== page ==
Back to Basics is a weekly feature that highlights important but possibly overlooked information that any EHS professional should know. This week, we examine the issues that women face in EHS workplaces.
In recent years, EHS leaders have been shifting focus towards becoming more sustainable and embracing concepts such as Environmental, Social, and Governance (ESG). The social component of ESG aims to bring subjects to the table that in the past would have been handled by the human resources (HR) department, such as diversity, equity, and inclusion (DEI). Gender equality in EHS is becoming a greater topic of conversation among safety professionals, and it is important for leaders to understand the legitimate issues that women face in EHS work environments.
Currently, EHS is perceived to be a very male-dominated industry, and according to the American Society of Safety Professionals (ASSP), women make up only 22% of EHS workers who have earned the certified safety professional (CSP) designation. It seems as if more women are entering EHS, especially in entry to mid-level positions, but unfortunately there isn’t enough data to show the actual disparities between men and women, says ASSP.
The reason representation is important in EHS is because diversity of thought and perspective is needed to make sure leaders can cover all of their bases when taking into consideration the needs of their employees, according to a Training Industry article on the gender gap and safety. Training Industry recommends that companies take a look at their recruitment and retention efforts in EHS to make sure that a diverse group of people are making safety decisions with the needs of all employees in mind.
Improperly fitting PPE
One of the issues that women face in EHS is improperly fitting personal protective equipment (PPE). According to the ASSP, many workers say they are noncompliant when their PPE does not fit properly, and an alarming number of injuries occur due to employees not using or modifying PPE while working, regardless of gender. However, women can have a harder time finding properly fitting PPE that works for their size and proportions. Often, women will come across work gloves or safety goggles that are too large, and gear that is too long or bulky, which can create tripping hazards or more exposure to hazards in general. There is also a lack of maternity PPE for women who are pregnant.
One of the reasons for ill-fitting PPE is the higher costs of making and supplying custom PPE that comes in larger range of sizes. The ASSP quotes Abby Ferri, CSP, who says that manufactures will usually just resize gear to junior sizes or create a smaller version of the standard men’s gear. However, this implies that all women are small and thin, which is not the case, and PPE needs to fit every individual employee well in order to provide the most protection. To combat this issue, the ASSP recommends that stakeholders take the following actions to help make PPE more accessible to women:
- Gather data to develop universal fit guidelines for PPE.
- Provide ratings and reviews of PPE and other work equipment and gear.
- Publish guidance geared toward equipment users.
- Participate in the development of an ASSP technical report on PPE that would include guidance on selecting gear for different populations.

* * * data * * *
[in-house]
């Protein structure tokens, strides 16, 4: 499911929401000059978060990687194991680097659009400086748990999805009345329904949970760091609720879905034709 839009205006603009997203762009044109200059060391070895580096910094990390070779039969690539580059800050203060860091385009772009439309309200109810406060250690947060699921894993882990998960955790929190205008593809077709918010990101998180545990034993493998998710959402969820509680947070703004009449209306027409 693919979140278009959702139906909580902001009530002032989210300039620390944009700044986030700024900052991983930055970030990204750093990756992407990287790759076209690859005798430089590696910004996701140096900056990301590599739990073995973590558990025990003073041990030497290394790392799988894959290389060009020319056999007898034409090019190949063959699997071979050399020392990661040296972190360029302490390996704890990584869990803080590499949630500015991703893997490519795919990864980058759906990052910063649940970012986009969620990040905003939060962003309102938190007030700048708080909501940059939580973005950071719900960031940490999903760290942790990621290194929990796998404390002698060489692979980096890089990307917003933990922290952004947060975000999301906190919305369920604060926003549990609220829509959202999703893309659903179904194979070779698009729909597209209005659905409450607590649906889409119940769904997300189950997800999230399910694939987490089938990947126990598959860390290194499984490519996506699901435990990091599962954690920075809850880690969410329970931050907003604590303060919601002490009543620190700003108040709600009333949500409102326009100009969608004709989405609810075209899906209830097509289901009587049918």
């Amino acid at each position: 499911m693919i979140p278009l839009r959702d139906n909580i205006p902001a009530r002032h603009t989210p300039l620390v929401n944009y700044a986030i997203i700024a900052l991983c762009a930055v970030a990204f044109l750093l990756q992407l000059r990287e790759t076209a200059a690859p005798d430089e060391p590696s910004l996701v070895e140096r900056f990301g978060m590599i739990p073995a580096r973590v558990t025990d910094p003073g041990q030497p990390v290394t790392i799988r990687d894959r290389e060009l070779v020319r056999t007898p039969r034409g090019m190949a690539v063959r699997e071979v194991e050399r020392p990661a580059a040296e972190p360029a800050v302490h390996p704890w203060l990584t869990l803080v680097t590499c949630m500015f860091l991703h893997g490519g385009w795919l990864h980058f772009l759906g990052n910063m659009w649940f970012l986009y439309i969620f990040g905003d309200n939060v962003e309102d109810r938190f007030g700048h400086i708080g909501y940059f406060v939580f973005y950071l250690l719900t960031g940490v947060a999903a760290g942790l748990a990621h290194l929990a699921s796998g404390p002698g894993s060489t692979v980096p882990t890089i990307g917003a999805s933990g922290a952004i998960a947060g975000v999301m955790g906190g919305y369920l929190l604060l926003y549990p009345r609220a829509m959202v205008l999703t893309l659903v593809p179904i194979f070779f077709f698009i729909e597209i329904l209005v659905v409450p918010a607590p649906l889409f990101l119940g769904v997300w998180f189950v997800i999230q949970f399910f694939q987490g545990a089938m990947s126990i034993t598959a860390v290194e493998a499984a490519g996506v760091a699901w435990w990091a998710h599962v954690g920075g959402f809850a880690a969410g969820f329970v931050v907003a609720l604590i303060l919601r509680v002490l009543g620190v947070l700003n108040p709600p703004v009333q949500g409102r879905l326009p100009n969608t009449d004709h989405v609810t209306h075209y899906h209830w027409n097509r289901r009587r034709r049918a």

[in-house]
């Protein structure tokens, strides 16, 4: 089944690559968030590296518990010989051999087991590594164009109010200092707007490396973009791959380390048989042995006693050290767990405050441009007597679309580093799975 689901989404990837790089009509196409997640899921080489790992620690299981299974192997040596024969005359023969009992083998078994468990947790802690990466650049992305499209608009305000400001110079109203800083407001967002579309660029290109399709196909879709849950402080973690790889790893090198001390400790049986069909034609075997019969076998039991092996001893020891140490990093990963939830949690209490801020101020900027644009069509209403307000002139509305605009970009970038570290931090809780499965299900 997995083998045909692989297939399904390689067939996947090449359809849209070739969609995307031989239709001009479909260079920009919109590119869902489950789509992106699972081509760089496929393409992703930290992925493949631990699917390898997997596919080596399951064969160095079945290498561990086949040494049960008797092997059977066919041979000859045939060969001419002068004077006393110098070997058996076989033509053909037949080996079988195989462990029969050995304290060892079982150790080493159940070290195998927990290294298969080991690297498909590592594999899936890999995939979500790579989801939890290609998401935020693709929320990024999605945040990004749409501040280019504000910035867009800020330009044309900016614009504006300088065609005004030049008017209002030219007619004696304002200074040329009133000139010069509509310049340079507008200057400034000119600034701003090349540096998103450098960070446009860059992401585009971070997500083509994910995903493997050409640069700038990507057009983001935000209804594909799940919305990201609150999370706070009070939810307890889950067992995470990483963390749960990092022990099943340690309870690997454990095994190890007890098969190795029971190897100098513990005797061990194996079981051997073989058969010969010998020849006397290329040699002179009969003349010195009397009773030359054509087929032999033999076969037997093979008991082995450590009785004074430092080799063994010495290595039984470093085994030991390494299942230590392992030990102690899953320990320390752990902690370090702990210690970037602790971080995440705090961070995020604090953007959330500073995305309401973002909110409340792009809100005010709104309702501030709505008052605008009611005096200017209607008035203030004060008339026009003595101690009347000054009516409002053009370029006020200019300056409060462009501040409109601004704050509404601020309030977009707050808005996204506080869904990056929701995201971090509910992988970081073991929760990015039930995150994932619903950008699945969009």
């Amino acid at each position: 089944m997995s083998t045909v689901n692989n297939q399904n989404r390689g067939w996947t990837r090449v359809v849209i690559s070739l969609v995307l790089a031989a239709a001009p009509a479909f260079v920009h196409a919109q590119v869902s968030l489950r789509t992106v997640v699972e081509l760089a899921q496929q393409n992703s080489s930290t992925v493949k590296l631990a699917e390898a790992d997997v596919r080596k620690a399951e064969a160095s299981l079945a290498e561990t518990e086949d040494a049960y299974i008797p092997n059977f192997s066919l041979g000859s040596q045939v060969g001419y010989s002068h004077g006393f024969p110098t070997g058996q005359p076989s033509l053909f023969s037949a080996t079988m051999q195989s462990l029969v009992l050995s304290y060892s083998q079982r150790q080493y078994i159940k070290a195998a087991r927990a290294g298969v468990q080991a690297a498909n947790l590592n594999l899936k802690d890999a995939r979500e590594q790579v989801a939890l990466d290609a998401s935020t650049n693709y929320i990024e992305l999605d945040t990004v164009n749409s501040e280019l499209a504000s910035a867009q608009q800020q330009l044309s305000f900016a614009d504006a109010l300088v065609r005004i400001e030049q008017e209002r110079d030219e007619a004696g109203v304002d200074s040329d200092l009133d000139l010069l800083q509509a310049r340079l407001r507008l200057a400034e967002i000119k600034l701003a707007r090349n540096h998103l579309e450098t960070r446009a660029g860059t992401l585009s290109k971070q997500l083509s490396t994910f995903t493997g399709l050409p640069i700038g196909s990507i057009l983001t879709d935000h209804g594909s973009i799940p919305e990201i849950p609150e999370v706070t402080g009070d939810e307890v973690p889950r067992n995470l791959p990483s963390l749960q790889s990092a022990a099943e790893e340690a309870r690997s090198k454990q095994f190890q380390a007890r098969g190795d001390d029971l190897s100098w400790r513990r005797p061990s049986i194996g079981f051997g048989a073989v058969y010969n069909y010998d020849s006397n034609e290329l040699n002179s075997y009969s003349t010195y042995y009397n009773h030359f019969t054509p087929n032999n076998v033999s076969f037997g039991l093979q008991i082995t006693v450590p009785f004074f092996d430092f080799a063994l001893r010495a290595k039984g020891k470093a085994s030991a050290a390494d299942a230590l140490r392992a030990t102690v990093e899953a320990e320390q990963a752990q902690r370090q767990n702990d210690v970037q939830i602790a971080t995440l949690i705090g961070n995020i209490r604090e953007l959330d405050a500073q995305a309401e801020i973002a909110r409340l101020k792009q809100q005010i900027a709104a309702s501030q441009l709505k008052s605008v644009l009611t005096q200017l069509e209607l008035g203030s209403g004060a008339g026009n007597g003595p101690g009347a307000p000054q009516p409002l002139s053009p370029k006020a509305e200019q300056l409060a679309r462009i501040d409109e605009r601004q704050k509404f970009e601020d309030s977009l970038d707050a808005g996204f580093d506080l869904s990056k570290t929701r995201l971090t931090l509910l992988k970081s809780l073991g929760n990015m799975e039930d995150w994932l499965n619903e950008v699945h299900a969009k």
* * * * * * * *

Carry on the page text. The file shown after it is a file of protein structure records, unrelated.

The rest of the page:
Another major issue is violence in the workplace, which has an interesting statistical breakdown along gender lines. According to data presented by the U.S. Bureau of Labor Statistics (BLS), homicides accounted for 9% of all fatal workplace injuries in the United States in 2019. There were 454 homicides total, of which 366 victims were men, and the remaining 88 victims were women. However, 20% of all workplace deaths occurring to women were homicides (88 out of 437 total women), whereas only 7.5% of the workplace deaths occurring to men were homicides (366 out of 4,896 total men) in 2019. This means that there are more men in total who are being murdered at work, but the proportion of women being murdered is much higher.
In 2019, the BLS shows that there were 41,560 nonfatal assaults and intentional injuries at work, and 63.5% of these incidents happened to women. This data also provides a breakdown of who the assailants were in these situations, which can provide insights into what industries these incidents are occurring in. Additionally, in 2016, women were more likely to be killed at work by a relative or domestic partner, while men were more likely to be targeted by robbers, coworkers, customers, and other unspecified assailants, according to the BLS.
This data points to alarming trends for both men and women. It shows that women are being murdered and intentionally injured at higher rates proportional to the number of women present in the workplace. It also underlines the fact that a massive number of men in the workforce are dying, due to intentional violence and other safety incidents. While violence in the workplace may be affecting significantly more men total, the violence towards women should not be overlooked, and neither should the nature and sources of these incidents.
To target the issue of workplace violence against women, the ASSP recommends that stakeholders collect data on causes and incidences, build employee awareness, create a prevention framework, develop tools for dealing with violence and quantifying financial losses, and advocate for the issue. The ASSP also quotes Wells Bullard, CEO of Bullard, who recommends developing a holistic program that:
- Educates and trains employees about the problem,
- Evaluates building security policies and procedures,
- Offers employee assistance programs, communicates their availability and highlights their value as a resource for those under duress, particularly from domestic violence,
- And provides a hotline so employees can report any potential issues happening at work.